Mr. Barr did not detail his thinking other than to note that Mr. Mueller had not found sufficient evidence to prove a criminal conspiracy between the Trump campaign and Russia. But months before the president nominated him as attorney general, Mr. Barr wrote a lengthy memo for the Trump administration laying out the very arguments that Mr. Mueller rejected.
Mr. Mueller’s report, which Mr. Barr made public on Thursday with some deletions, laid out a wide-ranging effort by Mr. Trump to undermine the Russia investigation, painting a damning portrait of a president determined to wield his power to protect himself and his associates.
Many of the 11 episodes Mr. Mueller detailed had been reported in the news media. The president consistently sought to install a loyalist to oversee the investigation; tried to pressure Attorney General Jeff Sessions to retake control of the inquiry after he recused himself; and asked the F.B.I. director to end the investigation into his first national security adviser.
Mr. Mueller also revealed new presidential attempts to thwart the inquiry. In mid-2017, Mr. Trump enlisted Corey Lewandowski, his former campaign manager, in another bid to impede the inquiry. Mr. Trump wanted Mr. Sessions to declare that the special counsel’s investigation was “very unfair” to the president and asked Mr. Lewandowski to convey the message. Mr. Lewandowski never directly spoke to the attorney general about the request, according to the report.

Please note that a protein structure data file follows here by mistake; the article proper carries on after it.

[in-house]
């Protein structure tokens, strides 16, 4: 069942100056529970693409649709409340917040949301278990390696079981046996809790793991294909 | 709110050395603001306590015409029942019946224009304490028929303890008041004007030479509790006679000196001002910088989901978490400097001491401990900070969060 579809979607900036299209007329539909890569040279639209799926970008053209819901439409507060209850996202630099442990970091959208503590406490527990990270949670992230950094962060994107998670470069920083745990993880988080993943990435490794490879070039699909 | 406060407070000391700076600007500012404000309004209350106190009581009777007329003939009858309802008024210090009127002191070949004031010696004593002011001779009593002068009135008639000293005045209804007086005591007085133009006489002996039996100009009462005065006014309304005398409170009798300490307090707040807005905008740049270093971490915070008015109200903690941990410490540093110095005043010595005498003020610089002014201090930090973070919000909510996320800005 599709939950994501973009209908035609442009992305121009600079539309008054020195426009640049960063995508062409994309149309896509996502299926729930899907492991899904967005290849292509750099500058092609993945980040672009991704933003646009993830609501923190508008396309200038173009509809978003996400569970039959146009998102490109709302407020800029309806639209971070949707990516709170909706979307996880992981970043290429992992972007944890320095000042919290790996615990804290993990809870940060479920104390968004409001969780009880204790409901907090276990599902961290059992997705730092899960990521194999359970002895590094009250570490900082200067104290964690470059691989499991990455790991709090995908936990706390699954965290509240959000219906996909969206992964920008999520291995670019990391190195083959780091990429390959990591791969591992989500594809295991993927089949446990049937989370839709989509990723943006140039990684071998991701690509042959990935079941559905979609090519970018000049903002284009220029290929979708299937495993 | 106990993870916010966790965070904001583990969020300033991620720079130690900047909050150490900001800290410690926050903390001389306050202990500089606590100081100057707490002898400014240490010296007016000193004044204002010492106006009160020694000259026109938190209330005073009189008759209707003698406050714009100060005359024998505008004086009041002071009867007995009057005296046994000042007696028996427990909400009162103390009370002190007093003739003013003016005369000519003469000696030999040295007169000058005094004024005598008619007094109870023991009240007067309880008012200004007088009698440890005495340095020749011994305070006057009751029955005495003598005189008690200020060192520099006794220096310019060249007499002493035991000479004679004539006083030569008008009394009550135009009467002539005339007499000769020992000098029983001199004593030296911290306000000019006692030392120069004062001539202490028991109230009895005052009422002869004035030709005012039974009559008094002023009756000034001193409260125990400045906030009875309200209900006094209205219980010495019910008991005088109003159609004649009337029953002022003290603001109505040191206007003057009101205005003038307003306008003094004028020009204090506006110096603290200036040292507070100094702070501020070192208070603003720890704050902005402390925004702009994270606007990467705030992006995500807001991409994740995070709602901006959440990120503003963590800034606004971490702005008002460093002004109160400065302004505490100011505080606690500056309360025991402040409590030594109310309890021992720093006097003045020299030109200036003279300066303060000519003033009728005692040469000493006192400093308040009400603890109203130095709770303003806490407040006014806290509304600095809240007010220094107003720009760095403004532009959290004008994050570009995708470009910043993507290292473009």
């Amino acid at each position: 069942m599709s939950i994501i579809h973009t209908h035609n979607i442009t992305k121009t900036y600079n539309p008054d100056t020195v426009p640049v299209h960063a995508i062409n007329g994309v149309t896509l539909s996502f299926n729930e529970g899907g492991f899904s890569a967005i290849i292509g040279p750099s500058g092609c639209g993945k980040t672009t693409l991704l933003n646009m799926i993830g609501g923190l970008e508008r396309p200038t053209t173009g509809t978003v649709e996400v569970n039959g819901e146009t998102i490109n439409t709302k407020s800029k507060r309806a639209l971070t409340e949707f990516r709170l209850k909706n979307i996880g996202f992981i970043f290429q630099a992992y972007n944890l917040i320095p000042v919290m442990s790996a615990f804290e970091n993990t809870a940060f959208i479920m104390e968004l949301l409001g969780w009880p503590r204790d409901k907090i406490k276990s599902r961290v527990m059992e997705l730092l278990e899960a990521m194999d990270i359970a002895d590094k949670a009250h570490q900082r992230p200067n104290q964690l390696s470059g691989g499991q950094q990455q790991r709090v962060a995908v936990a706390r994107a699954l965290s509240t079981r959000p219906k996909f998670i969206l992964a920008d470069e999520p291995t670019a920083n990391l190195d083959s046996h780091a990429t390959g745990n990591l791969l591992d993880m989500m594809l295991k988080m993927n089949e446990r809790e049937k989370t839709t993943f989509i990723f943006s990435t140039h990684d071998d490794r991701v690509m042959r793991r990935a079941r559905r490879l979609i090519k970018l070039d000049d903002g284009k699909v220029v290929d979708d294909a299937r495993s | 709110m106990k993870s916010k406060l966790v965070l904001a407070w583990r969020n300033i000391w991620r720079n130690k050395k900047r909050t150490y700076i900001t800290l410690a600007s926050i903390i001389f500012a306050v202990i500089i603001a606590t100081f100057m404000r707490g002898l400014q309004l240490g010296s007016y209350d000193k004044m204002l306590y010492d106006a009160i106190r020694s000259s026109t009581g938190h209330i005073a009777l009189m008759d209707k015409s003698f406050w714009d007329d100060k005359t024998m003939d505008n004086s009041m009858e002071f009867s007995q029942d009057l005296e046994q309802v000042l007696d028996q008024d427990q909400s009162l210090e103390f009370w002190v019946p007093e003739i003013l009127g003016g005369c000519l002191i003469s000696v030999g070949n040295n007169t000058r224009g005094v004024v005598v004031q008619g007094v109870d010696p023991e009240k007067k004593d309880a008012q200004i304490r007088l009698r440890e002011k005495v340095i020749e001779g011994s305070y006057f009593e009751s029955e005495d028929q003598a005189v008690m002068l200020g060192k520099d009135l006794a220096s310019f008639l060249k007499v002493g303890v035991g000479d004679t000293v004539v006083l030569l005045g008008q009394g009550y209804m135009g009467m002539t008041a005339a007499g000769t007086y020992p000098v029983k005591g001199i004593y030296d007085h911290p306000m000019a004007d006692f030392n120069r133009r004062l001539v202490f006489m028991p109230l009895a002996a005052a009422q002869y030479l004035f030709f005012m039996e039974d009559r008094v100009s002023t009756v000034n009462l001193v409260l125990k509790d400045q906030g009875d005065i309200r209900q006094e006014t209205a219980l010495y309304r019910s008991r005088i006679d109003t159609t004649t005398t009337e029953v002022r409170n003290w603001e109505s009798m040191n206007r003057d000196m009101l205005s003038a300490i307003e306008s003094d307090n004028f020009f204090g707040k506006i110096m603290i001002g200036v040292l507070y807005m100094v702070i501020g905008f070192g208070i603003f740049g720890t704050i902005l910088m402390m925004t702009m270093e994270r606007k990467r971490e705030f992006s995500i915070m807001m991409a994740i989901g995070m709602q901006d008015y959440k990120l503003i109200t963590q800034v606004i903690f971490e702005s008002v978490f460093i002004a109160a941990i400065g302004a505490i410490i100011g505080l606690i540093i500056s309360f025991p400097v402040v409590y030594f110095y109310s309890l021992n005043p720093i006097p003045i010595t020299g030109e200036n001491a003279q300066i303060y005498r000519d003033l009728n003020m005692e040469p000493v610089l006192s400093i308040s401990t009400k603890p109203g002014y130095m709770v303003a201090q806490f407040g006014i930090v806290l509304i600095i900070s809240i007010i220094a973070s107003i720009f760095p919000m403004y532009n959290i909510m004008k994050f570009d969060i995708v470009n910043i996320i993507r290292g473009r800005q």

Mr. Mueller relied heavily on Mr. Trump’s White House counsel, Donald F. McGahn II, who told investigators about how Mr. Trump tried to have him fire Mr. Mueller in June 2017. The report said that Mr. McGahn stopped the effort, “deciding that he would resign rather than trigger what he regarded as a potential Saturday Night Massacre,” a reference to Richard M. Nixon’s firing in 1973 of the special prosecutor who was investigating him. That order, which the top two Justice Department officials resigned over rather than carry out, helped undermine political support for Mr. Nixon among Republicans.
The stark difference between Mr. Mueller’s rationale and the impression Mr. Barr had created last month was a central takeaway from Mr. Mueller’s report. Mr. Barr had not explained why Mr. Mueller declined to decide whether the evidence met the standard for charging Mr. Trump. Instead, he cited a fragment of Mr. Mueller’s rationale in what appears to be a misleading way.